Mologic Readies Fast, Inexpensive COVID-19 Antibody Tests in the UK

Structure of an antibody
Antibody showing the antigene binding sites. The regions were the blue lines are more visible, are the antigene binding sites of the antibody. The blue lines depict the polypeptide chains of the antibody

With the UK government reportedly now sitting on £millions-worth of imported coronavirus antibody test kits that proved unreliable under scrutiny, home-grown diagnostics firm Mologic is poised to start commercial-scale manufacture and rollout of both its laboratory ELISA, and low-cost—potentially £1 per test—lateral flow point-of-need coronavirus antibody tests, which could be available in the UK within weeks.

A commercial-scale manufacturing infrastructure for both tests is now in place, and data from independent validation studies by St. George’s University of London (SGUL) and the Liverpool School of Tropical Medicine (LSTM) are undergoing U.K. government evaluation prior to launch. “Public Health England is reviewing the data,” Mologic medical director Joe Fitchett, Ph.D., told Clinical OMICs. “We are awaiting validation and approvals prior to supplying to the U.K. government.” Both tests are designed for professional use, but when asked about a home-use test, Fitchett said, “We are on track for a June launch, subject to meeting or exceeding U.K. government and MHRA performance criteria.”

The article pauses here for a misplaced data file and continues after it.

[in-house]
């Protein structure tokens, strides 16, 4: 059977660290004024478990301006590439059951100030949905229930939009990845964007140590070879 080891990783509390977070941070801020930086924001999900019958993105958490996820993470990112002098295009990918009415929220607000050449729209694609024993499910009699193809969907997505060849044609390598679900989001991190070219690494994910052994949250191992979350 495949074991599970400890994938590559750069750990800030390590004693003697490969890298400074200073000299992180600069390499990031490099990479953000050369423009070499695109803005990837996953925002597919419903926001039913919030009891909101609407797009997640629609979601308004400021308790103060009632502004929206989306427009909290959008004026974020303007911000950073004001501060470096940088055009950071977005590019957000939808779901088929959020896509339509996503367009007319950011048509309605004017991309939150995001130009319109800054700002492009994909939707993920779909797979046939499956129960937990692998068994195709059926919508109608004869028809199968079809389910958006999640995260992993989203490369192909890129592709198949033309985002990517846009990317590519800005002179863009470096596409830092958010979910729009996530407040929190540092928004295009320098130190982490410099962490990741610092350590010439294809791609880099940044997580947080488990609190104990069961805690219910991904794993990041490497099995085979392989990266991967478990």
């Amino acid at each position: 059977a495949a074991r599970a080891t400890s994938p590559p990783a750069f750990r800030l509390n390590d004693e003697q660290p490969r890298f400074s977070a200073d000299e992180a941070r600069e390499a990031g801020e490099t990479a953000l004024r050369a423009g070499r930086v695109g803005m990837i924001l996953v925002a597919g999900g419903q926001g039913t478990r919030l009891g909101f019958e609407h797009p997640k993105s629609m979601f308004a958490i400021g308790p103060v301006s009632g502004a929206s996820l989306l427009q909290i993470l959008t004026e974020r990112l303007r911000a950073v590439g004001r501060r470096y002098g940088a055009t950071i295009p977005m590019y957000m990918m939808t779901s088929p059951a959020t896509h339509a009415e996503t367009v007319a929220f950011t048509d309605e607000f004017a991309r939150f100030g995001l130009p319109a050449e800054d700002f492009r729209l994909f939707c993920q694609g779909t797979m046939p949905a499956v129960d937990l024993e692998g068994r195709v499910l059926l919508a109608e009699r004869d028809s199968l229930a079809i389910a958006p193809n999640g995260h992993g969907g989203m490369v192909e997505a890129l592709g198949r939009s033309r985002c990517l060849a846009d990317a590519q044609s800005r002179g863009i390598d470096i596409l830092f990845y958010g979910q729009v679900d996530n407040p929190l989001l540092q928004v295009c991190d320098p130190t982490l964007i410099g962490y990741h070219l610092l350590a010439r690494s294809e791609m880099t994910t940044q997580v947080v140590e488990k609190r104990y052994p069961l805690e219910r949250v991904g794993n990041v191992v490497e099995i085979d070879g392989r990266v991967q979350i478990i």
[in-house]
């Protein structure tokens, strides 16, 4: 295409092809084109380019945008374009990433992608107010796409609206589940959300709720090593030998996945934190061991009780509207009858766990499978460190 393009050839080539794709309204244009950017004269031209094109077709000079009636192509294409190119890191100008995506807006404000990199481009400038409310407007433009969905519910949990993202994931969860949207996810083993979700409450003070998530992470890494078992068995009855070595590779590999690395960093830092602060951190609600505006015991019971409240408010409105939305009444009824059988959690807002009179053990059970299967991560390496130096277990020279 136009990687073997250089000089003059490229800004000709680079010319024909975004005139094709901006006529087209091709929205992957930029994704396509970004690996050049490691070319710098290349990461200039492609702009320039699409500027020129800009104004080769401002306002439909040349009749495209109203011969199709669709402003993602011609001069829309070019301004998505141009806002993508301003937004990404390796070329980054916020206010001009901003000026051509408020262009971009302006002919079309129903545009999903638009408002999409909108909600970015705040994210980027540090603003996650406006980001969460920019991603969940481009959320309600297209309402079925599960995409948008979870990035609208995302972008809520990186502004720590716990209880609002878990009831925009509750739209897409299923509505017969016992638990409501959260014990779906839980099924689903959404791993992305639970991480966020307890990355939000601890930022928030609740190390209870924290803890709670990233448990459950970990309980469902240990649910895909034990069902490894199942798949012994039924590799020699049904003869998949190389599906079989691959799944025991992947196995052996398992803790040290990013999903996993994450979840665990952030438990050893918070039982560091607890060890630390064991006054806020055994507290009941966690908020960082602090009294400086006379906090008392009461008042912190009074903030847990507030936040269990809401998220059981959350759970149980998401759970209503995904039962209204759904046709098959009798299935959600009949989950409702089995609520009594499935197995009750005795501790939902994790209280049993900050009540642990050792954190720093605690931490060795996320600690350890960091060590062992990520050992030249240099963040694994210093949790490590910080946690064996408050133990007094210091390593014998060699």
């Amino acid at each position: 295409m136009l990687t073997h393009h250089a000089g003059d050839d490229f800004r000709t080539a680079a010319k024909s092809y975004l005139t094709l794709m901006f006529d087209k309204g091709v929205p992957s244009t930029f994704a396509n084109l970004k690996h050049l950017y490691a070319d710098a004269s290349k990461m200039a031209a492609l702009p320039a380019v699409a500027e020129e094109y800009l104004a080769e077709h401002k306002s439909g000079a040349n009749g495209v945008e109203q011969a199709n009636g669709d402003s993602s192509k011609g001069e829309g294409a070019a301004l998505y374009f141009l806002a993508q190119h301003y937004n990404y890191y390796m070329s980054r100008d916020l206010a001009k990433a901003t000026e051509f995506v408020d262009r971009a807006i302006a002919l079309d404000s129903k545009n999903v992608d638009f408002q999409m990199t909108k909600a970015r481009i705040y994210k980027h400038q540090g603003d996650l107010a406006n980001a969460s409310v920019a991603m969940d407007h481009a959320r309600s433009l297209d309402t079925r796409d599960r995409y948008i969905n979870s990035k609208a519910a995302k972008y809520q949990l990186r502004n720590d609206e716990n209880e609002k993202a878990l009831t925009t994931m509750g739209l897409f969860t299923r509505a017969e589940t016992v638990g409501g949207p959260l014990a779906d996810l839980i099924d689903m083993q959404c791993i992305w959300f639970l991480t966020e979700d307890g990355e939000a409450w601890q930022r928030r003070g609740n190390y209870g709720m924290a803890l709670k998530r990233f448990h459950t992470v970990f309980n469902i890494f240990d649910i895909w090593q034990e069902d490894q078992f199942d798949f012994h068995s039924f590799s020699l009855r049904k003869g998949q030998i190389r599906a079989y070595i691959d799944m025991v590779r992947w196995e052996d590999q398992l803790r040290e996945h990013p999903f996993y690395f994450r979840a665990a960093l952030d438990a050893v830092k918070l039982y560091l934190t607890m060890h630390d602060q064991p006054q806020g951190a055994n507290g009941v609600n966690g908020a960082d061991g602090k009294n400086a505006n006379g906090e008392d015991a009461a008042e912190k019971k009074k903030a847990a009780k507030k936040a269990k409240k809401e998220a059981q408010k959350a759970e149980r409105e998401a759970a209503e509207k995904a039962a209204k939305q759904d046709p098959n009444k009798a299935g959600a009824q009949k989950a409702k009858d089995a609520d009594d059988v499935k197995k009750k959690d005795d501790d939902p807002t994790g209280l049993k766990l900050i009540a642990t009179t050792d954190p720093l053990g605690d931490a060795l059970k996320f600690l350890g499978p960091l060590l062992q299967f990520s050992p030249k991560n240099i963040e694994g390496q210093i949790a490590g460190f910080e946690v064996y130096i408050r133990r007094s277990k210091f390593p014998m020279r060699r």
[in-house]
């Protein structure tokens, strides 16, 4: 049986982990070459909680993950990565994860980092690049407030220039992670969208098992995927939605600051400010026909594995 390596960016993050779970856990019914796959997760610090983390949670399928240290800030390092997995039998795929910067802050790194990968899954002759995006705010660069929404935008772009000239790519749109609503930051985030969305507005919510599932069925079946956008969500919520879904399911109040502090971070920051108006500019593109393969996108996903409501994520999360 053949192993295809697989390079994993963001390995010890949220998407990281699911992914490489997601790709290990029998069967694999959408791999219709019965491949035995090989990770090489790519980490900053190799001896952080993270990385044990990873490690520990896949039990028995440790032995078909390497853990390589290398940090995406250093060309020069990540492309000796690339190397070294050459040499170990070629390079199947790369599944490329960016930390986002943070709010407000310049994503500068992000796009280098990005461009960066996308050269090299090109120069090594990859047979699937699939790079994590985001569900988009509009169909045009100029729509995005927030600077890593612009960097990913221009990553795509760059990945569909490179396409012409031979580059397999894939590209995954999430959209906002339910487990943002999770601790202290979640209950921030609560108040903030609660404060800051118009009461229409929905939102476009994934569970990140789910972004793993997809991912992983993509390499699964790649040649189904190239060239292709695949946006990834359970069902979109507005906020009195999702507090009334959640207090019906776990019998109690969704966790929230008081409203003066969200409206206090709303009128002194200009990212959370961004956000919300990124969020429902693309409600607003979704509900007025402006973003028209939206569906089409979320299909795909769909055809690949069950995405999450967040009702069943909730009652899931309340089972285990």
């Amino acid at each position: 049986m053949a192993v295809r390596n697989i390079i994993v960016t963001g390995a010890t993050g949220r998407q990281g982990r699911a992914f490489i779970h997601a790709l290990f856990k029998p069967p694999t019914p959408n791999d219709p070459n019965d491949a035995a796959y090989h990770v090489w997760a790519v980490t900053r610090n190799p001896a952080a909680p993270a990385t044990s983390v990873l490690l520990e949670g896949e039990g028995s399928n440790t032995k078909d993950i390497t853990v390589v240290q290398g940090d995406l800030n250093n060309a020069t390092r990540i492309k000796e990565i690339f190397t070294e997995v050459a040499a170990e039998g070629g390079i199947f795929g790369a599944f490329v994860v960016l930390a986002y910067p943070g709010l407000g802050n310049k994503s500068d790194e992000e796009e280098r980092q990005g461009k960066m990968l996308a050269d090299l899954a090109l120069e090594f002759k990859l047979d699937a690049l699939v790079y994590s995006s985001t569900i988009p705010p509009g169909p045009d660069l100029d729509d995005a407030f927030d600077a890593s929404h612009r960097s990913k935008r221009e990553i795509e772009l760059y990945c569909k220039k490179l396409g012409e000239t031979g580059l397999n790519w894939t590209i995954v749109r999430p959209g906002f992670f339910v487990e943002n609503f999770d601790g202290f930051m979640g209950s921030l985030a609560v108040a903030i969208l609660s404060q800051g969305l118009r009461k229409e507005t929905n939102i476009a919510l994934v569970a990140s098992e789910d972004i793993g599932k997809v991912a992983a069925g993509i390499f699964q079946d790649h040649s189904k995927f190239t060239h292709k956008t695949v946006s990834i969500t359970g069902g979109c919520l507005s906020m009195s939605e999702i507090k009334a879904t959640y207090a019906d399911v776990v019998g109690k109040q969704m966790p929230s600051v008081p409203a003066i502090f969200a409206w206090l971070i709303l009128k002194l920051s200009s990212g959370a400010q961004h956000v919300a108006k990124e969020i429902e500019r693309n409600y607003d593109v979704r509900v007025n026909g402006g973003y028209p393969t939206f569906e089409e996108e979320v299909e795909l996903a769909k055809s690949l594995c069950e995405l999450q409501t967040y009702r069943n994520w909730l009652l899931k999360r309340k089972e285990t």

Coronavirus antibody tests indicate whether someone has previously been infected with the virus. Mologic’s laboratory ELISA test detects IgG to SARS-CoV-2 in serum or plasma, and generates results within 1.5 hours. The point-of-need test uses lateral flow technology to detect IgG, IgM and IgA SARS-CoV-2 antibodies in blood, serum or plasma, within 10 minutes. (Mologic co-founder and CSO Paul Davis developed the Clearblue pregnancy test which, when launched in 1988, was world’s first commercial application of lateral flow technology.)

“The laboratory ELISA offers us high throughput and scale to support patient, healthcare worker, and population testing for SARS-CoV-2 seroconversion using serum or plasma,” Fitchett explained to Clinical OMICs. “The rapid test allows decentralised testing at point of need using blood, serum or plasma … Depending on the setting, we are aiming to make the rapid test available for as little as £1, or as near as possible subject to supply chain considerations.” Data from the SGUL and LSTM validation studies, one of which indicated 99% sensitivity and 98% specificity for the laboratory ELISA, are due to be released within days. “An open access publication will be submitted this week,” Fitchett acknowledged.

With launch of both professional-use tests imminent, a home-use antibody detection kit, and a rapid point-of-need antigen-detection test to identify current infection also shouldn’t be far behind. “A home use test is under development and will be launched soon, as well antigen tests at point-of-need that are on track for June,” Fitchett reiterated. The firm’s rapid antibody and antigen tests have been developed with support from £1 million in funding through the U.K. government’s £46 million international coronavirus (COVID-19) prevention and research funding package.